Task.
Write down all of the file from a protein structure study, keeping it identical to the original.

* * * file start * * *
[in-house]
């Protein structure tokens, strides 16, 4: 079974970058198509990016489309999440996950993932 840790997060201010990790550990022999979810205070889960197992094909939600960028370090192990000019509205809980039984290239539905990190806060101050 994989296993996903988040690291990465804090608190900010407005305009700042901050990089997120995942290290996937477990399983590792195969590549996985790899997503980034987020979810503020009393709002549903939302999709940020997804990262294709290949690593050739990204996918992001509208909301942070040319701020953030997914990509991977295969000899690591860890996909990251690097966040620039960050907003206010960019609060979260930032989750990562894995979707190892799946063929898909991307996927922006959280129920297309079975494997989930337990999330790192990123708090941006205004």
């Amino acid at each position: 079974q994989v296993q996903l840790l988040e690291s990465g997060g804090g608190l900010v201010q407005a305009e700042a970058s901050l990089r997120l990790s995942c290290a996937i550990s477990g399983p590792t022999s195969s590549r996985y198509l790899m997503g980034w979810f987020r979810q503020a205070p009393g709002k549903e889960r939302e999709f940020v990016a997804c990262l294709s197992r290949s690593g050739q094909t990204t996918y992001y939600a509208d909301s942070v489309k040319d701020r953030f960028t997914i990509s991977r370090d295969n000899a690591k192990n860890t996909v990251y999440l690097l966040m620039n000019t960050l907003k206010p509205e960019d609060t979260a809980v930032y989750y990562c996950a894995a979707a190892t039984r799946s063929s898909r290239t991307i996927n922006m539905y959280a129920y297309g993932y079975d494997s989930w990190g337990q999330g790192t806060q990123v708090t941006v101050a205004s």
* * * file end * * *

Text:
[in-house]
């Protein structure tokens, strides 16, 4: 079974970058198509990016489309999440996950993932 840790997060201010990790550990022999979810205070889960197992094909939600960028370090192990000019509205809980039984290239539905990190806060101050 994989296993996903988040690291990465804090608190900010407005305009700042901050990089997120995942290290996937477990399983590792195969590549996985790899997503980034987020979810503020009393709002549903939302999709940020997804990262294709290949690593050739990204996918992001509208909301942070040319701020953030997914990509991977295969000899690591860890996909990251690097966040620039960050907003206010960019609060979260930032989750990562894995979707190892799946063929898909991307996927922006959280129920297309079975494997989930337990999330790192990123708090941006205004």
């Amino acid at each position: 079974q994989v296993q996903l840790l988040e690291s990465g997060g804090g608190l900010v201010q407005a305009e700042a970058s901050l990089r997120l990790s995942c290290a996937i550990s477990g399983p590792t022999s195969s590549r996985y198509l790899m997503g980034w979810f987020r979810q503020a205070p009393g709002k549903e889960r939302e999709f940020v990016a997804c990262l294709s197992r290949s690593g050739q094909t990204t996918y992001y939600a509208d909301s942070v489309k040319d701020r953030f960028t997914i990509s991977r370090d295969n000899a690591k192990n860890t996909v990251y999440l690097l966040m620039n000019t960050l907003k206010p509205e960019d609060t979260a809980v930032y989750y990562c996950a894995a979707a190892t039984r799946s063929s898909r290239t991307i996927n922006m539905y959280a129920y297309g993932y079975d494997s989930w990190g337990q999330g790192t806060q990123v708090t941006v101050a205004s």